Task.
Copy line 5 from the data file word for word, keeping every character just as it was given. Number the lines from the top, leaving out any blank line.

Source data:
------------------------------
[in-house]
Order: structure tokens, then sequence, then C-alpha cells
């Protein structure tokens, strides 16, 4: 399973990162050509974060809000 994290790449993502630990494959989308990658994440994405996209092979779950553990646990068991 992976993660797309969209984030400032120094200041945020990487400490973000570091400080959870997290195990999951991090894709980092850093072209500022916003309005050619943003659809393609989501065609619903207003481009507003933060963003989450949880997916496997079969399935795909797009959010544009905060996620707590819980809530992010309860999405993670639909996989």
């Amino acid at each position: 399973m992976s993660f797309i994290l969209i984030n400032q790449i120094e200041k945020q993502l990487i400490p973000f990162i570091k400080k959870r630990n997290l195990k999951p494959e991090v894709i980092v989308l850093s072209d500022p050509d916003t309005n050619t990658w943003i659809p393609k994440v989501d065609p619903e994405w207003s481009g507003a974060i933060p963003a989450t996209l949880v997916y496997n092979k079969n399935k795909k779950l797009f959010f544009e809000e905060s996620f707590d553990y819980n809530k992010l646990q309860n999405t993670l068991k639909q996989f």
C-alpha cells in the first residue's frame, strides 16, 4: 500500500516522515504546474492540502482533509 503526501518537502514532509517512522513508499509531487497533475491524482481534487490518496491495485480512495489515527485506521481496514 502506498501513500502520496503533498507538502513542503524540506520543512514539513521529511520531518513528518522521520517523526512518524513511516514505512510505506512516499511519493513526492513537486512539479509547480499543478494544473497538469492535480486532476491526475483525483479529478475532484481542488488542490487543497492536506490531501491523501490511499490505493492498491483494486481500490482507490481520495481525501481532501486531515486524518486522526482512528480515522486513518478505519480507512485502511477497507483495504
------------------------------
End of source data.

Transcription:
C-alpha cells in the first residue's frame, strides 16, 4: 500500500516522515504546474492540502482533509 503526501518537502514532509517512522513508499509531487497533475491524482481534487490518496491495485480512495489515527485506521481496514 502506498501513500502520496503533498507538502513542503524540506520543512514539513521529511520531518513528518522521520517523526512518524513511516514505512510505506512516499511519493513526492513537486512539479509547480499543478494544473497538469492535480486532476491526475483525483479529478475532484481542488488542490487543497492536506490531501491523501490511499490505493492498491483494486481500490482507490481520495481525501481532501486531515486524518486522526482512528480515522486513518478505519480507512485502511477497507483495504